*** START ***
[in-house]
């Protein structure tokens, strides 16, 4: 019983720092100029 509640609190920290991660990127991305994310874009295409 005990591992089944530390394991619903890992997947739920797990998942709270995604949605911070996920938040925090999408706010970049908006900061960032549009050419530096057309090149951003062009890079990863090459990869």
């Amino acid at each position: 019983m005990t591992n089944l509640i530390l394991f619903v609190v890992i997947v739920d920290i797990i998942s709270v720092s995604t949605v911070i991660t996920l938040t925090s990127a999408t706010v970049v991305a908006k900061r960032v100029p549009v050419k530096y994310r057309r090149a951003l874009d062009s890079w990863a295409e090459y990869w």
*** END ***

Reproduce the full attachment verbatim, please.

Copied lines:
[in-house]
């Protein structure tokens, strides 16, 4: 019983720092100029 509640609190920290991660990127991305994310874009295409 005990591992089944530390394991619903890992997947739920797990998942709270995604949605911070996920938040925090999408706010970049908006900061960032549009050419530096057309090149951003062009890079990863090459990869």
């Amino acid at each position: 019983m005990t591992n089944l509640i530390l394991f619903v609190v890992i997947v739920d920290i797990i998942s709270v720092s995604t949605v911070i991660t996920l938040t925090s990127a999408t706010v970049v991305a908006k900061r960032v100029p549009v050419k530096y994310r057309r090149a951003l874009d062009s890079w990863a295409e090459y990869w």